Scientists characterize proteome of human cornea

08/01/05

Bethesda, MD An international group of researchers has characterized the proteome of the human cornea. In doing so, they have identified 141 distinct proteins, 99 of which had not been previously recognized in mammalian corneas. The details of their findings appear in the August/September issue of Molecular and Cellular Proteomics, an American Society for Biochemistry and Molecular Biology journal.

The cornea is the transparent, dome-shaped window that covers the front of the eye. Although it is clear and seems to lack substance, the cornea is actually a highly organized group of cells and proteins. Its functions include shielding the eye from germs, dust, UV light, and other harmful matter and acting as the eye's outermost lens.

Approximately 120 million people in the United States wear eyeglasses or contact lenses to correct nearsightedness, farsightedness, or astigmatism. These vision disorders are often the result of incorrect curvature or irregular shape of the cornea and are the most common vision disorders in this country. Other diseases that affect the cornea range from bacterial, fungal, and viral infections (keratitis) and allergies to various dystrophies including keratoconus.

"Corneal damage and disorders account for several million cases of impaired vision and are second to cataracts as the most important cause of blindness in the world," explains study author Dr. Jan J. Enghild of the University of Aarhus in Denmark. "Corneal infections by bacteria, fungi, or viruses are common disorders that can lead to corneal opacification. A group of inherited corneal disorders including granular and lattice corneal dystrophies are characterized by deposition of insoluble and opaque macromolecules in the cornea. Other disorders associated with loss of corneal transparency arise from cornea swelling (Fuchs' dystrophy) or thinning and change of curvature of the cornea (keratoconus)."

In order to learn more about the cornea and corneal disorders, Dr. Enghild and colleagues characterized the most abundant proteins found in the non-diseased human cornea. They identified 141 distinct proteins, 70% of which have not previously been identified in the cornea. This work is the most comprehensive protein study of the cornea to date.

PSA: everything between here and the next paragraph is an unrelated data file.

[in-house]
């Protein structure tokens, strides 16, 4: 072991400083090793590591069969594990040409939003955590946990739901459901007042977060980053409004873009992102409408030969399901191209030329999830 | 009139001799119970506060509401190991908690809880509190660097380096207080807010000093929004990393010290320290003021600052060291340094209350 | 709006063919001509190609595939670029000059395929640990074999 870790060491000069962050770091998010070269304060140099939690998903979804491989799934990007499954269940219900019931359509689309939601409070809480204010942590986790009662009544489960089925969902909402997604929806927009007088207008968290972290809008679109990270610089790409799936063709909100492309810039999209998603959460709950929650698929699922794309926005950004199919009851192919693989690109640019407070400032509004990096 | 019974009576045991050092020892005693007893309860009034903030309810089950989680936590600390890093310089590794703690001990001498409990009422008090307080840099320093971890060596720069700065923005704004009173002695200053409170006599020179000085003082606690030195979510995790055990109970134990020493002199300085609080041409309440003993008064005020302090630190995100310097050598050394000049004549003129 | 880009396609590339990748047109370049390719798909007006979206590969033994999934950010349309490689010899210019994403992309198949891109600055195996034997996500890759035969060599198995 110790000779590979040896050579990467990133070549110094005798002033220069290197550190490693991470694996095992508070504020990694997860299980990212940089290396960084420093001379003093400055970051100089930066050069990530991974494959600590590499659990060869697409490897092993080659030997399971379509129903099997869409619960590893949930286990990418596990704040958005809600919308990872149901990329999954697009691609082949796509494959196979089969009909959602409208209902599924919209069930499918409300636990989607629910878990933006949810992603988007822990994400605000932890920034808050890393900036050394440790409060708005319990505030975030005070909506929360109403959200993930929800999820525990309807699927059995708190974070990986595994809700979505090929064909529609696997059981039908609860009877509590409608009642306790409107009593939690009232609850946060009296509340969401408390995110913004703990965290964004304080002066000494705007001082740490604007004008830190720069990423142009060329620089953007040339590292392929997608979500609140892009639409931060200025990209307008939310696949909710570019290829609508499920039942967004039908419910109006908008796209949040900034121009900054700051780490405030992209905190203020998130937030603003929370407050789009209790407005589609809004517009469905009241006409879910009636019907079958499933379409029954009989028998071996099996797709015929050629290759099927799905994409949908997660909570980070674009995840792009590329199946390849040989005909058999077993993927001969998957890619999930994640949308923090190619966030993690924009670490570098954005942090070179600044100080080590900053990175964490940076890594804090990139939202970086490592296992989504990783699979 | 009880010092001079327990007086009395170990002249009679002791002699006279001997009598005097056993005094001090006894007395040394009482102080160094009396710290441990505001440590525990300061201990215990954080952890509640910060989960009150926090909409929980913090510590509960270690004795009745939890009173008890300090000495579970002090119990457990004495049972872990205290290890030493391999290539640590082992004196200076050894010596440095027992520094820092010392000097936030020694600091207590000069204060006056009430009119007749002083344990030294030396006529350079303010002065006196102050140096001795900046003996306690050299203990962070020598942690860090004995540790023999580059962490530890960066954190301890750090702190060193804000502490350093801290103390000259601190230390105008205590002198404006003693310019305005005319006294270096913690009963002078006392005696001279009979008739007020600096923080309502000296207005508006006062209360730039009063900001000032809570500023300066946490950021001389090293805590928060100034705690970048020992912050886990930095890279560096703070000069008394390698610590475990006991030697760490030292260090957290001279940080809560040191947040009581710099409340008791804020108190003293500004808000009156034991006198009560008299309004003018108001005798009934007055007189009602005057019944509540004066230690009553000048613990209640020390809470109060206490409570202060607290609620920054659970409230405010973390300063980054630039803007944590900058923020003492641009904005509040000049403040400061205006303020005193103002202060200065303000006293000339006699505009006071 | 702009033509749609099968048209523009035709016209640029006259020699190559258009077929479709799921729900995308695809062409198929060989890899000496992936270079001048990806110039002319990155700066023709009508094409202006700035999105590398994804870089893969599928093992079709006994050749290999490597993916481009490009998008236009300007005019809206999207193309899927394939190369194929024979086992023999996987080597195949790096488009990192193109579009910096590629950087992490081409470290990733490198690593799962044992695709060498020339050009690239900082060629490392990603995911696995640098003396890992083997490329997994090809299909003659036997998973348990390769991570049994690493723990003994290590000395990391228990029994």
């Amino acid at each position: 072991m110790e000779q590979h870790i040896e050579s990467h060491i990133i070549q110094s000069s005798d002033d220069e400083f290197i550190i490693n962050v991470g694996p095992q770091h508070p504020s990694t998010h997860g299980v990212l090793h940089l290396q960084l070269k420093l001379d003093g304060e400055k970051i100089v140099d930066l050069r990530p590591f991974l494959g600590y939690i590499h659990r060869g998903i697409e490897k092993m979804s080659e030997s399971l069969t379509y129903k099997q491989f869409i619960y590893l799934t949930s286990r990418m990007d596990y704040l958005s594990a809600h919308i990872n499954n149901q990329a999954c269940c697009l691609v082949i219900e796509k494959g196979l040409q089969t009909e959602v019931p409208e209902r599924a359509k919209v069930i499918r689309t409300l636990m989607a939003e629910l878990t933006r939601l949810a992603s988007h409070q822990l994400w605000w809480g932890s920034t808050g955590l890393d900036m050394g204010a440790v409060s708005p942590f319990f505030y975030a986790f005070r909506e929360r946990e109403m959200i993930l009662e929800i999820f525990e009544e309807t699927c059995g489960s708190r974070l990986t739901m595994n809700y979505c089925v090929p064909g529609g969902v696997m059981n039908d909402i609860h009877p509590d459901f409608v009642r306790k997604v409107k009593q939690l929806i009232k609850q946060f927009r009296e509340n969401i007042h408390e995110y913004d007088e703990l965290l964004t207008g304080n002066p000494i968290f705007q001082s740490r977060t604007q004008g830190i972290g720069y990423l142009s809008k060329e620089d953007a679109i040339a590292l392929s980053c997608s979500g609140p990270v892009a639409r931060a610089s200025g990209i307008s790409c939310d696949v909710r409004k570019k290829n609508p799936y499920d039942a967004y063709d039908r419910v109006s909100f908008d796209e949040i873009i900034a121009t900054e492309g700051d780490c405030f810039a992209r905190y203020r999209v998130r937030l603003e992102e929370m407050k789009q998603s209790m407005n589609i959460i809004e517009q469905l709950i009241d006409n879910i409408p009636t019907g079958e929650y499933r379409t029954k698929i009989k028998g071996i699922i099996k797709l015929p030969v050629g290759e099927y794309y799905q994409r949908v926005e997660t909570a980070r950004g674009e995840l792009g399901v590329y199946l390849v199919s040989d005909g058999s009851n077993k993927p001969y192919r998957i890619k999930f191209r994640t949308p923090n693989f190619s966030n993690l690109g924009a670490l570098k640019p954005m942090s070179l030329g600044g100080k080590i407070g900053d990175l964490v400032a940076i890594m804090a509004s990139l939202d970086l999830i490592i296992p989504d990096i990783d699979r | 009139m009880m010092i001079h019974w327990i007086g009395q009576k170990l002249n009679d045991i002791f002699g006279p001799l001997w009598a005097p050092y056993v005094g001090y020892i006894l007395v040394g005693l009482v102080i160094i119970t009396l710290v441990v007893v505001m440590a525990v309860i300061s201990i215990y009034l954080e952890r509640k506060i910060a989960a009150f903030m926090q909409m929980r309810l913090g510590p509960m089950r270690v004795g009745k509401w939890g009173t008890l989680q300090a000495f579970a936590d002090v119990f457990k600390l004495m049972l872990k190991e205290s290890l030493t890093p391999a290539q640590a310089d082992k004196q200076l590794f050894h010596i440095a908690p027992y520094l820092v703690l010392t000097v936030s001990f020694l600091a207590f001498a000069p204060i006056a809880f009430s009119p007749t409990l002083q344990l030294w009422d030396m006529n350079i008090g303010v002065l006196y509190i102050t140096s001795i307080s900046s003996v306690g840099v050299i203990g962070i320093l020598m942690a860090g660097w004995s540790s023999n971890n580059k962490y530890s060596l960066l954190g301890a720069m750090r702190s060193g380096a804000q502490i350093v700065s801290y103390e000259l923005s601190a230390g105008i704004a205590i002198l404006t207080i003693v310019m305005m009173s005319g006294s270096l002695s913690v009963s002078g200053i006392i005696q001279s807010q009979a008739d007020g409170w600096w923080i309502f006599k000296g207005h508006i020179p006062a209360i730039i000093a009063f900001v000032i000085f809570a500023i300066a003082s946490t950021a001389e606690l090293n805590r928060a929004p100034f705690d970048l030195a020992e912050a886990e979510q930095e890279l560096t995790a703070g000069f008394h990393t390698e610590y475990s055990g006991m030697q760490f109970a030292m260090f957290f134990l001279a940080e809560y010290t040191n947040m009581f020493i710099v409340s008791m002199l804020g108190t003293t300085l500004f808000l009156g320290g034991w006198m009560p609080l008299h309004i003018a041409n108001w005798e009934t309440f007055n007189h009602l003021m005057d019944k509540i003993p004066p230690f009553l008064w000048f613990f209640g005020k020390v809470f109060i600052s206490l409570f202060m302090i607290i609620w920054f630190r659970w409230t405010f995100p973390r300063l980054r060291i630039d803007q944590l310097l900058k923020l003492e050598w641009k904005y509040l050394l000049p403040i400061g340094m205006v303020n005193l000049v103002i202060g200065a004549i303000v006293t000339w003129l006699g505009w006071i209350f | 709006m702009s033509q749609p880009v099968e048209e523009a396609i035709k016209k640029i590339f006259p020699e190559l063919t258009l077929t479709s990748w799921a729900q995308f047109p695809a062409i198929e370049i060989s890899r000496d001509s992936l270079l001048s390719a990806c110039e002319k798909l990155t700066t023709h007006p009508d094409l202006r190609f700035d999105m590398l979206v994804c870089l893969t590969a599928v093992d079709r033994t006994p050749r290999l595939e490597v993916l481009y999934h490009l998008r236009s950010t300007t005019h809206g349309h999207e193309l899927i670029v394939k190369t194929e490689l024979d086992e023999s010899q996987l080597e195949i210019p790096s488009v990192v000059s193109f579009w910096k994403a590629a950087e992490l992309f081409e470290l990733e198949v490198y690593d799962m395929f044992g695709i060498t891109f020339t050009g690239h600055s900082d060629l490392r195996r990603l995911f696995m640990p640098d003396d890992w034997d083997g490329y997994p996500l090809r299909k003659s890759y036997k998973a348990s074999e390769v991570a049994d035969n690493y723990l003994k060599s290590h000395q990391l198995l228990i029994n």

"Surprisingly, about 15% of the identified proteins in the cornea are classical blood proteins, which indicate that they originate from the blood stream around the cornea and are not produced in the cornea," notes Dr. Enghild. "Our results also showed that proteolysis and post-translational modifications of proteins are common events in the normal human cornea."

Among the molecules that the scientists identified were proteins involved in antimicrobial defense, heme and iron transport, tissue protection against UV-radiation and oxidative stress. Several other proteins were known antiangiogenic factors, which prevent the formation of blood vessels.

The results from this research may open the door to future therapeutics for a myriad of corneal disorders. "It is essential to know the biochemical composition of normal healthy corneas in the effort to understand the molecular mechanisms behind corneal disorders," emphasizes Dr. Enghild. "By comparative proteomic studies of diseased and normal corneas we can identify differences in the expression profiles that may suggest avenues for therapeutic interventions. Because the cornea is so accessible, the potential for developing effective drugs for the treatment of corneal diseases is good. Furthermore, the work is likely to improve the clinical classifications of corneal diseases. Identification of the protein profile of the normal human cornea may also be very useful in the effort toward generating artificial corneas for transplantation."

To follow up on their initial research, Dr. Enghild and his colleagues have begun proteomic studies of corneas affected by granular and lattice corneal dystrophies, and are also planning on looking at other cornea diseases such as keratoconus and Fuchs' dystrophy.

Source: Eurekalert & others

Last reviewed: By John M. Grohol, Psy.D. on 21 Feb 2009
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Don't be too timid and squeamish about your actions. All life is an experiment. The more experiments you make the better.
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